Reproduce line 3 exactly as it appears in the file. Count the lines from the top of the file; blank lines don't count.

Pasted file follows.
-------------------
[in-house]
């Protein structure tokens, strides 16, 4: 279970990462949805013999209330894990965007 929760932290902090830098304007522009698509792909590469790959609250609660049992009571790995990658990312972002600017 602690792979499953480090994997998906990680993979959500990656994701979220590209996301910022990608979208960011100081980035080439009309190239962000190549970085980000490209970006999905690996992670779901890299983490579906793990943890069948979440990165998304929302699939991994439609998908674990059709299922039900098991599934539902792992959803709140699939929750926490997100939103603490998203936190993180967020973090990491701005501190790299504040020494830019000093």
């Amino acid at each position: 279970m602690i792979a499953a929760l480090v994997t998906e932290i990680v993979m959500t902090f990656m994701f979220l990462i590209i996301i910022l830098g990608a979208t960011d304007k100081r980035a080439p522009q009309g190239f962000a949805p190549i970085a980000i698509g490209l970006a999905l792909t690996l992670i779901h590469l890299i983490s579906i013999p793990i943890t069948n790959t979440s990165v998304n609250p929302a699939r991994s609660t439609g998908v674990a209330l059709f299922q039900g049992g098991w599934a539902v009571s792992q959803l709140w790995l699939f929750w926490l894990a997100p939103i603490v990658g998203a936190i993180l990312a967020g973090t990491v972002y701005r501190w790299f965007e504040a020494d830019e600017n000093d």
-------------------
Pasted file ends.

């Amino acid at each position: 279970m602690i792979a499953a929760l480090v994997t998906e932290i990680v993979m959500t902090f990656m994701f979220l990462i590209i996301i910022l830098g990608a979208t960011d304007k100081r980035a080439p522009q009309g190239f962000a949805p190549i970085a980000i698509g490209l970006a999905l792909t690996l992670i779901h590469l890299i983490s579906i013999p793990i943890t069948n790959t979440s990165v998304n609250p929302a699939r991994s609660t439609g998908v674990a209330l059709f299922q039900g049992g098991w599934a539902v009571s792992q959803l709140w790995l699939f929750w926490l894990a997100p939103i603490v990658g998203a936190i993180l990312a967020g973090t990491v972002y701005r501190w790299f965007e504040a020494d830019e600017n000093d």